Out of Kilter? No Worries

Out of Kilter? No Worries

out of kilter

I don’t remember when I first heard the expression “I am so out of kilter.” I am sure I was a kid when I did. But I have always known what it means. I am sure you have as well. It is an expression that means things are out of order or chaotic in your life.

I will not bore you with the details but at the time of this writing things in my life are certainly out of kilter. And trust me, it is no fun dealing with the uncertainty and confusion related to times of kilter imbalance. But I have a firm grasp on the situation and I know that soon “kilterness’ will return.

I have made it a habit in my life to watch people. When I was a full-time pastor I needed illustrations for sermons and people gave me the best ones. I never used people as illustrations that members of the church knew because that would have been awkward. But as I went through my daily affairs people I encountered just tended to provide me with the best stuff.

So because I watch people I see how they respond and/or react to various situations and circumstances. I have seen countless people who were out of kilter. People typically react in one of the following ways:


Obviously these are all negative responses or reactions. They never help and usually make things worse. So, why go there?

Although I am not the world’s foremost expert on overcoming out-of-kilterness, I do have a few suggestions that I believe can help in bringing order back to your life. Without further ado, here they are:


I have learned that trying to rush through the day and get things reorganized is usually a mistake. When things are out of order we can make poor decisions if we don’t slow down and really look at what is going on. So, STOP.

Just park yourself for a few moments and stop rushing. Drink a relaxing beverage. Take a walk. Thumb a magazine. Vacuum the car. Do something other than the task that you are trying to re-kilterize. I know that you will argue that you don’t have time to stop. But you really do. You don’t have time NOT to stop. Think of the added price of time you will pay if you make poor decisions by rushing.

Slowing down and stopping simply brings a sense of peace and calmness.


out of kilter

Think about the chaos of the situation. Take the time, perhaps while you are stopped, to really think through the facts and details. Then jot down on paper a list of the things that seem to be out of kilter. Usually looking at a list of the things that you think are so important helps you see that each item is actually quite manageable.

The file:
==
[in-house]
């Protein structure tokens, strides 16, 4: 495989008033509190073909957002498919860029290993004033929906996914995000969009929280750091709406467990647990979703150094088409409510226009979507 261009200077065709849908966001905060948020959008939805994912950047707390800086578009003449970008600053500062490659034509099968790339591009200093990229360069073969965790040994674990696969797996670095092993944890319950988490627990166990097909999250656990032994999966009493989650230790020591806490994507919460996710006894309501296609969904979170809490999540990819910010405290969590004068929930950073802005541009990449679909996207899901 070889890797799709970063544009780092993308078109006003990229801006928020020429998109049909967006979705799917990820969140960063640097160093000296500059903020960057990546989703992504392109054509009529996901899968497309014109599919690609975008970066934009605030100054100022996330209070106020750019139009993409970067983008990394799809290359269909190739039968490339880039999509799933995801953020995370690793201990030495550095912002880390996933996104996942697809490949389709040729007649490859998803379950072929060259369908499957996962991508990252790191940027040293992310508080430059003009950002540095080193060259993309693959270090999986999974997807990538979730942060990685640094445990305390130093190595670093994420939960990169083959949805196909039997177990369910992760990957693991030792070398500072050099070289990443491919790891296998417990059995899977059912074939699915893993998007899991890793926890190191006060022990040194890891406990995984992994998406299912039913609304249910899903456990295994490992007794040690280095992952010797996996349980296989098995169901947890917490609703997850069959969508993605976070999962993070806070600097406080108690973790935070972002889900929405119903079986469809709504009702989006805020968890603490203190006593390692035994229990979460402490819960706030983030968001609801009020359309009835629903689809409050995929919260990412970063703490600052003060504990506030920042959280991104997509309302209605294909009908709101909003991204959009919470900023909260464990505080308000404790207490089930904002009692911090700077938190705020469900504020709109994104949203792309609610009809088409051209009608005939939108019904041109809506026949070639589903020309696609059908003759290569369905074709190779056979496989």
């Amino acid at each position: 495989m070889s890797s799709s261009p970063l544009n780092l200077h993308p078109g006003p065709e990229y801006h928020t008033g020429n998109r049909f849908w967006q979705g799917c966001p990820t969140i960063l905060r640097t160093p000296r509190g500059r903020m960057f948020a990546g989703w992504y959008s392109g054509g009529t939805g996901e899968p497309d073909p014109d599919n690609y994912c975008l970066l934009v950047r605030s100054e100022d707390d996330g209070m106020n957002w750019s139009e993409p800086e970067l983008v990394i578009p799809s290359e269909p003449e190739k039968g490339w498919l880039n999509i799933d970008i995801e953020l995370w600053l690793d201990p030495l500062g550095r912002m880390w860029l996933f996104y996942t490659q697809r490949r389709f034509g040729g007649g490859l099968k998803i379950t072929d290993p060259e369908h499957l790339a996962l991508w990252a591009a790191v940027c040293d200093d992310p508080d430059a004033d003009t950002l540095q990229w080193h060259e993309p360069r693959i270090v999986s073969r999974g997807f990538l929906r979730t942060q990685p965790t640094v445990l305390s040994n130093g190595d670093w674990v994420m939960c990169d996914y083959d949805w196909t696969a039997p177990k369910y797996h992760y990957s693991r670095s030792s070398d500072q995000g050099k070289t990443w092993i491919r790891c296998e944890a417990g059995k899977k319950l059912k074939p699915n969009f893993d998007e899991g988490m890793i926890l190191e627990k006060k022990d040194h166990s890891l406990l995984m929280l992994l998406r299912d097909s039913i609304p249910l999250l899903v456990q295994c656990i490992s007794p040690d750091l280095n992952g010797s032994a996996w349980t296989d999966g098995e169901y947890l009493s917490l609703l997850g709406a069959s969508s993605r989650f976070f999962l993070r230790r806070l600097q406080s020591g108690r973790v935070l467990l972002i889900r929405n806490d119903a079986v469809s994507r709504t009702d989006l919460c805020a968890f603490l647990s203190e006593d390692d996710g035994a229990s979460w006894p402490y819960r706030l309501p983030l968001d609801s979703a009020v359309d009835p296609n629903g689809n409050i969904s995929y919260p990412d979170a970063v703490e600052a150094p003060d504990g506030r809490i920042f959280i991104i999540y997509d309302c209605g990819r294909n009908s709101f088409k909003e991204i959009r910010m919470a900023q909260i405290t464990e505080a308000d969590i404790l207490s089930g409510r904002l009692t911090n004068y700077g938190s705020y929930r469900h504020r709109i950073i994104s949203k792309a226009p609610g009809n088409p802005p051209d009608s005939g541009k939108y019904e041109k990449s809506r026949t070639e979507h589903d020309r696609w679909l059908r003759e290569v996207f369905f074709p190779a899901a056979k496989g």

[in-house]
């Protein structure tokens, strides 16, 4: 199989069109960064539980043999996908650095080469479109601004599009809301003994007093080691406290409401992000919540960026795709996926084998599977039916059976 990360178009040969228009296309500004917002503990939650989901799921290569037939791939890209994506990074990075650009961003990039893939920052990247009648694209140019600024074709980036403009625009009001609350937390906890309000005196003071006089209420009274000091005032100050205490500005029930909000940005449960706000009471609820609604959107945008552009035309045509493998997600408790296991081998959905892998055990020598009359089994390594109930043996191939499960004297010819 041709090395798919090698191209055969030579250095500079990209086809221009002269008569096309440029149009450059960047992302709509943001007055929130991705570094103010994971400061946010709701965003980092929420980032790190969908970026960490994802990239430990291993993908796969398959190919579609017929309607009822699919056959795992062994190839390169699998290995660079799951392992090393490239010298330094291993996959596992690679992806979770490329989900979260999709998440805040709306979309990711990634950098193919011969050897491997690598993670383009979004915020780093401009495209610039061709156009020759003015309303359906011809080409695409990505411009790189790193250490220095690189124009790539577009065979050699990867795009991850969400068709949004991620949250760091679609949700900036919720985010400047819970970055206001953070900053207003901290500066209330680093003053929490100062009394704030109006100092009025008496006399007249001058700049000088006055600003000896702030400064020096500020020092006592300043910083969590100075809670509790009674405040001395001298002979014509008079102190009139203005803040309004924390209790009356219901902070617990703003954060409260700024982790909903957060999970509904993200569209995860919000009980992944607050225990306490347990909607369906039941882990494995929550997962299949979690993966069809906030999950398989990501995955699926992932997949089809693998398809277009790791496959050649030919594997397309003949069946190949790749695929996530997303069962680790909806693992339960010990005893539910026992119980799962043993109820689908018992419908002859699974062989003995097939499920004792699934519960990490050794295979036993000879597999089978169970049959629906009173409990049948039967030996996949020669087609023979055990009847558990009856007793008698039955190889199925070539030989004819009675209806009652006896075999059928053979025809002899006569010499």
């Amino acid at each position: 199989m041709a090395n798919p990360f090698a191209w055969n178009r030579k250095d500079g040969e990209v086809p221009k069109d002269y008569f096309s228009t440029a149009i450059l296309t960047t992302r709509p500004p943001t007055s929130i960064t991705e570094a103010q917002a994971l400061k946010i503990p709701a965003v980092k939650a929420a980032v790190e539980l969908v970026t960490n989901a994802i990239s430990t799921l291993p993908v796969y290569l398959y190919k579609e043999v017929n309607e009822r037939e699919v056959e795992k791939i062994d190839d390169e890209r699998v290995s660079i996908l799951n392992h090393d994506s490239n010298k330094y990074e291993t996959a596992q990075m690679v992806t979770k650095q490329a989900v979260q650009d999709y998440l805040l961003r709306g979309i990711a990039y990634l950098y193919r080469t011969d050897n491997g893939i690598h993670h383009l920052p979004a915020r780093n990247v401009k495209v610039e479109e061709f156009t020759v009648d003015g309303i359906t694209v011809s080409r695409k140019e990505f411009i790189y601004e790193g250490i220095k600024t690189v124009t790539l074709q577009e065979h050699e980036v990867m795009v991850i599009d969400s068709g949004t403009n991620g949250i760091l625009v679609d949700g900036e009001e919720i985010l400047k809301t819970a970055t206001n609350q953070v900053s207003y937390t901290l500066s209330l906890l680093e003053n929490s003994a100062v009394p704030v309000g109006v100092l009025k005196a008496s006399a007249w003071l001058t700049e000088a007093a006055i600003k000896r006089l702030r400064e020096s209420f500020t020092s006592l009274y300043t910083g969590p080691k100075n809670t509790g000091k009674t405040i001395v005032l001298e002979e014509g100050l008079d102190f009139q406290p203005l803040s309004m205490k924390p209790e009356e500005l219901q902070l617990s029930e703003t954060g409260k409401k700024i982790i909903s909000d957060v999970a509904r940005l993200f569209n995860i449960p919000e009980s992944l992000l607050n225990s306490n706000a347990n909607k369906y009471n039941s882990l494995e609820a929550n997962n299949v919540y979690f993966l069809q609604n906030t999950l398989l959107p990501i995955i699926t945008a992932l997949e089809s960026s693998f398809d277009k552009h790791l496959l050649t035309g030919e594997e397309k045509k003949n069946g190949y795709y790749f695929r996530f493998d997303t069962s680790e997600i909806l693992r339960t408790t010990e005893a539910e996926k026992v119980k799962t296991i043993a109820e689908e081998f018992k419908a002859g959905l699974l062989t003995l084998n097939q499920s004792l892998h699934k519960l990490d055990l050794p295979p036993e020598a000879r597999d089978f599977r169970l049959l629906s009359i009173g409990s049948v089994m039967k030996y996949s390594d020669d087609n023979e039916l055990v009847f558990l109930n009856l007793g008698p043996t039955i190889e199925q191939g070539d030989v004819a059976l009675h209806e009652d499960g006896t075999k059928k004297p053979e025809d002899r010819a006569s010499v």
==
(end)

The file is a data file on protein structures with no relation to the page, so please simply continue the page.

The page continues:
As you see the list you will likely chuckle at yourself for allowing such manageable tasks to get to you. For instance, if the car has to be taken to the shop for repair and this is the worst possible time to be without a car, remember, the rental place is always willing to help. Maybe the auto shop has a loaner car. You see, no big deal. This is just one example of how solutions to unkilterness are easily discoverable.

Just reflect.

Get Perspective

out of kilter

Is it really that bad? Really? Do you have to get frustrated and angry? Is there really a need for worry and stress? Really? I don’t think so. I have seen people lose their jobs and immediately hit panic mode. I understand why. It is frightening to be unemployed. There are obligations that only income can meet. But does panicking get the job? Of course not.

When things get out of kilter it is best to try to keep it all in perspective. If you are honest then you know you have seen things like this before. Throughout the course of your life you have had times when things were chaotic and disconcerting. But you survived it. You saw it through. You lived to see another day. You may have received a few scars or even lost something, but you survived. You will again.


Just start the day with prayer. Don’t plead with God to fix the problems. Ask the Lord to show you why you are in this state of unkilterness. We rarely consider that the Lord just may have us at a place so He can teach us something or make us stronger vessels and servants for Him. James 1: 2-4 reads:

My brethren, count it all joy when you fall into various trials, knowing that the testing of your faith produces patience. But let patience have its perfect work, that you may be perfect and complete, lacking nothing.

This simply means that trials and difficulties can make us better and stronger. So, don’t ask God to fix the problems. Ask Him to use the situation for His purposes. You know, He may just have you right where He wants you right now.


Trust your instincts. You have been you for some time now. You know you better than anyone on this earth. Yes, get advice from caring friends and family members, but don’t assume that what they suggest is the right solution for you. As you listen to their ideas your own creative flow kicks in. At least that is what happens to me. When a caring friend is giving advice I do listen. But I also have an internal conversation in my mind. I think, “that won’t work but THIS will.” My friend’s ideas are simply simulating my own. Trust those thoughts. Trust yourself. Trust your own judgment.

I hope these thoughts have been a blessing to you.

Tony Guthrie

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